Anesthesia and analgesia
Review Case Reports
A 40-year-old achondroplastic patient underwent posterior spinal fusion under general endotracheal anesthesia. Anesthesia was maintained with isoflurane, and sufentanil, dexmedetomidine, and lidocaine infusions. Urine output increased from 150 mL/hr to 950 mL/hr the fourth hour. ⋯ Within 2 hours of discontinuing the dexmedetomidine infusion urine output greatly decreased. Within 24 hours all signs of the polyuric syndrome resolved spontaneously. Alpha(2) agonists block arginine-vasopressin release and action; however, a polyuric syndrome has not been reported in the human literature.
Several medications used in clinical perioperative medicine are currently cited on the national shortage list. Medication shortages may be attributed to lack of raw materials, manufacturing issues, and discontinuation of production. Medication shortage has a substantial impact on patient care, and is responsible for creating an environment conducive to an increase in medication errors. Anesthesiologists should be taking an active role with the pharmacy and hospital management to alert caregivers and help to prevent adverse effects on patient care and safety.
Epidermal growth factor receptor (EGFR) is coactivated by the μ-opioid receptor (MOR), expressed on non-small cell lung cancer (NSCLC) cells and human lung cancer. We hypothesized that clinically used opioid analgesics that are MOR agonists coactivate EGFR, resulting in growth- and survival-promoting signaling. ⋯ Morphine-induced phosphorylation of EGFR occurs via ORs, leading to downstream MAPK/ERK, Akt phosphorylation, cell proliferation, and increased invasion. Notably, ORs are also associated with EGF-induced phosphorylation of EGFR. Increased coexpression of MOR and EGFR in human lung cancer suggests that morphine may have a growth-promoting effect in lung cancer.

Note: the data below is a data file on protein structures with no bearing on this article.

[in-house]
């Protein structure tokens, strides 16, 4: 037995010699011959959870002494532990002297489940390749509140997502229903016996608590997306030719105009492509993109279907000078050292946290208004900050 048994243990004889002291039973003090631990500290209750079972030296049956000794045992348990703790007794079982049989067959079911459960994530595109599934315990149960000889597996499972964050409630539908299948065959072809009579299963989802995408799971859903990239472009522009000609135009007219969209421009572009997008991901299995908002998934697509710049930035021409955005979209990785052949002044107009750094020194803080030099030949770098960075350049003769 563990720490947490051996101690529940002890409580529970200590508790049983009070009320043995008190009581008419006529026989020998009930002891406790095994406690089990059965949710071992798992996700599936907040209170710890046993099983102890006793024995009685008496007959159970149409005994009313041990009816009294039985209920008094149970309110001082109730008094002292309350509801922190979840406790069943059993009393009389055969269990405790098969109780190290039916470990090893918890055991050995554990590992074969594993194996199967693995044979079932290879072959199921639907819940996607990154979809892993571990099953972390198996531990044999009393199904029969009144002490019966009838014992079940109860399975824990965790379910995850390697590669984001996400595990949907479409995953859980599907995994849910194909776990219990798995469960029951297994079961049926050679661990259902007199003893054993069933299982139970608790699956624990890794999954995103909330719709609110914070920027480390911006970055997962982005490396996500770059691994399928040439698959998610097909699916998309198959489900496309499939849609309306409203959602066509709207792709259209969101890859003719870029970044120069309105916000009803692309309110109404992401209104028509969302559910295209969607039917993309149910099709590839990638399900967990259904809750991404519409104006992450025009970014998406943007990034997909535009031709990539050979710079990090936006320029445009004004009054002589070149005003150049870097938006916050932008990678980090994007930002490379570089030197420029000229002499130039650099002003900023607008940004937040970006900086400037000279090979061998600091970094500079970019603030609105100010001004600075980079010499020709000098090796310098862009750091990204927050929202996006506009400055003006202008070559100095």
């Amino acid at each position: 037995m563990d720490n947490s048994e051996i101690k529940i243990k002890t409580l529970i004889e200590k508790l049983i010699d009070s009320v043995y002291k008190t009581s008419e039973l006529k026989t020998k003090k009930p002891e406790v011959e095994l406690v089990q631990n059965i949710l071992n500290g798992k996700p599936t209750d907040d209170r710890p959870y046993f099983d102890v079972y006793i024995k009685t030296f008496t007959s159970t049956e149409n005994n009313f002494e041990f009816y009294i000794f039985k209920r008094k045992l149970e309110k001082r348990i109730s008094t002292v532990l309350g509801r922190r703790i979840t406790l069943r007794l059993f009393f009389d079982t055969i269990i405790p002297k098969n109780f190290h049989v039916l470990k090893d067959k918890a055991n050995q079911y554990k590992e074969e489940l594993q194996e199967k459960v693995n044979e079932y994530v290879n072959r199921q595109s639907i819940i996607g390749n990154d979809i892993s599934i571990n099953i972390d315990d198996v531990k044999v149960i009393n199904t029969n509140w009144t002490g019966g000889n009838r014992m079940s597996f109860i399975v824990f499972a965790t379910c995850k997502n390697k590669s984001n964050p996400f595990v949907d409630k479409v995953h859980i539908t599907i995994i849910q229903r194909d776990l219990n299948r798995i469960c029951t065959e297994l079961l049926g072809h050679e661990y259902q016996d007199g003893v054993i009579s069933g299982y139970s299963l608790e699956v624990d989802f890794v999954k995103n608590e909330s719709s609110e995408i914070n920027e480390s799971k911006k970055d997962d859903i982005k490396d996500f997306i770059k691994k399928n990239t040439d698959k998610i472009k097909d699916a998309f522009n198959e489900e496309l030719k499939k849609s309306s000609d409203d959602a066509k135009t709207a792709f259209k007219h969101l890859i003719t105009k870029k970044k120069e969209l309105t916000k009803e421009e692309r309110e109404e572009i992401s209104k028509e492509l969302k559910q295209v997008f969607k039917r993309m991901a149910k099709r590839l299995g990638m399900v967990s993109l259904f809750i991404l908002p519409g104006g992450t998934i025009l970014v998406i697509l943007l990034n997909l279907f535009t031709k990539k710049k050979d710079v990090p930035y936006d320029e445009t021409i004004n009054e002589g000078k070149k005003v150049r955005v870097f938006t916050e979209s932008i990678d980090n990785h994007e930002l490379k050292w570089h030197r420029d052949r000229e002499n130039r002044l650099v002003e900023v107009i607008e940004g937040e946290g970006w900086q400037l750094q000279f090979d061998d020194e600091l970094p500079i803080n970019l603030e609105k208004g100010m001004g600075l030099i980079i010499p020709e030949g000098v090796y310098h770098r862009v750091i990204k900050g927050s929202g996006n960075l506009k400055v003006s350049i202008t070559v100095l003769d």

Randomized Controlled Trial Comparative Study
Patients undergoing abdominal hysterectomy often have significant postoperative pain despite the use of concurrent multimodal pain strategies. Neuraxial anesthesia has opioid-sparing effects and may provide better postoperative recovery to patients when compared with general anesthesia. Our main objective in this study was to compare the effects of neuraxial and general anesthesia on postoperative quality of recovery after abdominal hysterectomy. ⋯ Neuraxial anesthesia provides better quality of recovery than does general anesthesia for patients undergoing abdominal hysterectomy. The opioid-sparing effects of neuraxial anesthesia were associated with a better quality of recovery in patients after the surgical procedure. In the absence of contraindications, neuraxial anesthesia seems to be a better anesthetic plan for those patients.